Douglas K. Woods, President of The Association For Manufacturing Technology, discusses the state of U.S. manufacturing, job development, and what the industry can expect going forward. While today’s manufacturing industry is more sophisticated and high tech than ever before, he says, the industry still needs to address some critical issues to be successful in the future.
Q: In terms of job numbers and unemployment in the manufacturing sector, how is the state of manufacturing faring today?
A: Woods: Since the recession, manufacturing has been the driver for recovery and continuing economic growth. The Institute of Supply Management’s Purchasing Managers’ Index has held steady above 50 since last November, indicating expansion within the manufacturing economy, although April’s PMI of 50.7 was the lowest PMI of 2013. Manufacturers have shown a commitment to investing in new technology and equipment, with 2012 seeing the highest technology order total in 13 years, according to the U.S. Manufacturing Technology Orders report.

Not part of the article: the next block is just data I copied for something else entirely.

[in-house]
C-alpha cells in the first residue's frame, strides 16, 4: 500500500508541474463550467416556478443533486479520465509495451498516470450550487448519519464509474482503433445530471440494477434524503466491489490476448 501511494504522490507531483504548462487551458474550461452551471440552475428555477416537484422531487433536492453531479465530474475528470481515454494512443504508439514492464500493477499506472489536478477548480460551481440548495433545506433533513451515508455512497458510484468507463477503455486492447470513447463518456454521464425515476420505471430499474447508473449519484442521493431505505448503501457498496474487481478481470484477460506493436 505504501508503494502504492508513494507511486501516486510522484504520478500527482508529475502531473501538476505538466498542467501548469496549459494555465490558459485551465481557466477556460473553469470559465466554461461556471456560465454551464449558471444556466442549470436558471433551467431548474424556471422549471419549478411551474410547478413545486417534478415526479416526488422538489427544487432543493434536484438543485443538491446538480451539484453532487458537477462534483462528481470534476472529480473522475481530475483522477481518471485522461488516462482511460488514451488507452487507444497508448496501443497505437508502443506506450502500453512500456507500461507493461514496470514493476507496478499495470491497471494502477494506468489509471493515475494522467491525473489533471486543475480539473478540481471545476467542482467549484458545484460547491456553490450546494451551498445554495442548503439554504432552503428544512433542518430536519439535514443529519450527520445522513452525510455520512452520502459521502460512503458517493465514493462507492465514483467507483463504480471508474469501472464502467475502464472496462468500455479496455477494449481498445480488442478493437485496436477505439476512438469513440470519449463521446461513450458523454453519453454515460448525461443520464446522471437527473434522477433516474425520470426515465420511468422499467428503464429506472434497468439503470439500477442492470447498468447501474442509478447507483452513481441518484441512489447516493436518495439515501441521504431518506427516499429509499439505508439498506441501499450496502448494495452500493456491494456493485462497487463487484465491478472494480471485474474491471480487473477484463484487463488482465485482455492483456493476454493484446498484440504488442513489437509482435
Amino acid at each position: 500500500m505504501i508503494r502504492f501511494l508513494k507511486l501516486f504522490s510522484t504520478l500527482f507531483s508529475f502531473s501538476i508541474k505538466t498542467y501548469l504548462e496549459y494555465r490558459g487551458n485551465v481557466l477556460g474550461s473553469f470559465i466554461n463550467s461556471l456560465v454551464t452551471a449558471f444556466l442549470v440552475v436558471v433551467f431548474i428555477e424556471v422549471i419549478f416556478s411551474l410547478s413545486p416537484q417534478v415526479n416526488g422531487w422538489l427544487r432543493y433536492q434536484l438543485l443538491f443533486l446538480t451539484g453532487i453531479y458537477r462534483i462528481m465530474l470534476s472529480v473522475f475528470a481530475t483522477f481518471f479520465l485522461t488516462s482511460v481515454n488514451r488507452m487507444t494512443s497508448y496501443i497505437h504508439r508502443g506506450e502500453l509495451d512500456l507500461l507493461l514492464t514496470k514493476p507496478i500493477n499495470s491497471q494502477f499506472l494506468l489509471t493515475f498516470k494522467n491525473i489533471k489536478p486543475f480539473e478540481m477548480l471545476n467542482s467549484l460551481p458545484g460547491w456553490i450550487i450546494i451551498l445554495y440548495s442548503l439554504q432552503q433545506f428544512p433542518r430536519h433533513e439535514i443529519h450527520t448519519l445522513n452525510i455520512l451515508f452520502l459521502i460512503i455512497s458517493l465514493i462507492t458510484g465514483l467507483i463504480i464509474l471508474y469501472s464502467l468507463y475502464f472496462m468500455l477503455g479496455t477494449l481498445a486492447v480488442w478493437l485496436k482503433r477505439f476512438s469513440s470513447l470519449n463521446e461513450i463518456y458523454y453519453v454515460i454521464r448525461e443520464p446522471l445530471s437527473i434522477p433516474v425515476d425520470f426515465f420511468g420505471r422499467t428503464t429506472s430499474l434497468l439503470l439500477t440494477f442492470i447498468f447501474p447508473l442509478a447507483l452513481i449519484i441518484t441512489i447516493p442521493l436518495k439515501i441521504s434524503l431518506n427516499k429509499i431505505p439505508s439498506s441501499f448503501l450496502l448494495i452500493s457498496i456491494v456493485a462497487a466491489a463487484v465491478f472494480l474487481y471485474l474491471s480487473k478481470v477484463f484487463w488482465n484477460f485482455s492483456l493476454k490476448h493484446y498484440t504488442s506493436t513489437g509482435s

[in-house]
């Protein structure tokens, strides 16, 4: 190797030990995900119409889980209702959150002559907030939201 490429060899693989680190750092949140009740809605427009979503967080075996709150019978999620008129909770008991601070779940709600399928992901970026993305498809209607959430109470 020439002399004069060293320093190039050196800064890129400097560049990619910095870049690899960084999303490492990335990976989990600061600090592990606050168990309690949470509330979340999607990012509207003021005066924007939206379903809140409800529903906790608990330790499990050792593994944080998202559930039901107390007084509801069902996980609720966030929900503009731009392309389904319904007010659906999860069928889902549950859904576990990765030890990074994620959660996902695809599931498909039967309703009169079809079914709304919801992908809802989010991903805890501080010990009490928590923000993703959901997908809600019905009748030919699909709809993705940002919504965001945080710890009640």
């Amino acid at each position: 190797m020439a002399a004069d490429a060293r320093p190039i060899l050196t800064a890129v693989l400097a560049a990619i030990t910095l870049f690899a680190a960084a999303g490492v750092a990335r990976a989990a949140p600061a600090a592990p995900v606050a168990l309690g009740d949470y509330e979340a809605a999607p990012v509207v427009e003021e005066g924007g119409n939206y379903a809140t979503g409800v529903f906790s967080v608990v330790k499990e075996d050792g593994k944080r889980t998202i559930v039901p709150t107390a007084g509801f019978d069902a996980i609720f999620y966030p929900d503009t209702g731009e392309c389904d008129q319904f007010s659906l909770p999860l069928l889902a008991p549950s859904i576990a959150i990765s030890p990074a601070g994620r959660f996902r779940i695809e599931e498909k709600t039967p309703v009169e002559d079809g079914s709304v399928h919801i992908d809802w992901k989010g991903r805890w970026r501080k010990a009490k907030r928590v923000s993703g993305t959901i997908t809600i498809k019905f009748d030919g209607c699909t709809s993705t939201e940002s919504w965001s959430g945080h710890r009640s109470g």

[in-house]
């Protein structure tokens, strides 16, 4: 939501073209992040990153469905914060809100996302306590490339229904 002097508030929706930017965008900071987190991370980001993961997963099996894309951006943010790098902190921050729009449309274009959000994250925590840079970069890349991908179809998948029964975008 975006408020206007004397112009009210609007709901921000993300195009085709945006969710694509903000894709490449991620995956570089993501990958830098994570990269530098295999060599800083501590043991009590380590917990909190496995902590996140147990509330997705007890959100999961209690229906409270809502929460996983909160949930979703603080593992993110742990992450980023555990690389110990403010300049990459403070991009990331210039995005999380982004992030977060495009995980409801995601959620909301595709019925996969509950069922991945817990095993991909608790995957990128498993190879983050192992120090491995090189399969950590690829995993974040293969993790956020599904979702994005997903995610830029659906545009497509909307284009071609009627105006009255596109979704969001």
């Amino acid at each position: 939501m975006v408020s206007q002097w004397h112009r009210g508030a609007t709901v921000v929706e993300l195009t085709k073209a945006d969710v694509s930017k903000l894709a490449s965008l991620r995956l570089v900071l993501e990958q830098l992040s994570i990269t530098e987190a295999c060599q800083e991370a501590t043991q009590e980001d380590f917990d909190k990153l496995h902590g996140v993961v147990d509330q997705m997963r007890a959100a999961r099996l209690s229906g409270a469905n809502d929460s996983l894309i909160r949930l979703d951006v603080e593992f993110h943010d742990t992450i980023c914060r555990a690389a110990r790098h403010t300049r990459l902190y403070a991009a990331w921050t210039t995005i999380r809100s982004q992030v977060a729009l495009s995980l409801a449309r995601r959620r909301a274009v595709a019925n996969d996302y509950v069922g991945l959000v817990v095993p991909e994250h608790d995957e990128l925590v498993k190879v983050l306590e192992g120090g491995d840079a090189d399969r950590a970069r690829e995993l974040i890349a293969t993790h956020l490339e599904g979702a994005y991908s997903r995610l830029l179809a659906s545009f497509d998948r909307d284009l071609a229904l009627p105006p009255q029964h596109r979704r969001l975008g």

U.S. manufacturers are still facing great difficulty in finding qualified candidates for their increasingly high-skilled and high-tech job openings. At a time when the unemployment rate in the U.S. has been hovering around 8 percent for more than 40 months in a row, the U.S. Bureau of Labor Statistics reports there are about 300,000-plus unfilled positions in manufacturing at this time. The concern becomes greater as U.S. companies look to bring back more of their manufacturing operations from overseas locations, while foreign companies look to shift production here as well. Couple those statistics with the fact that the average age of highly skilled U.S. manufacturing employees today is 56 and you can see why some experts predict the number of unfilled positions could swell to between 2 million to 5 million by the end of the decade.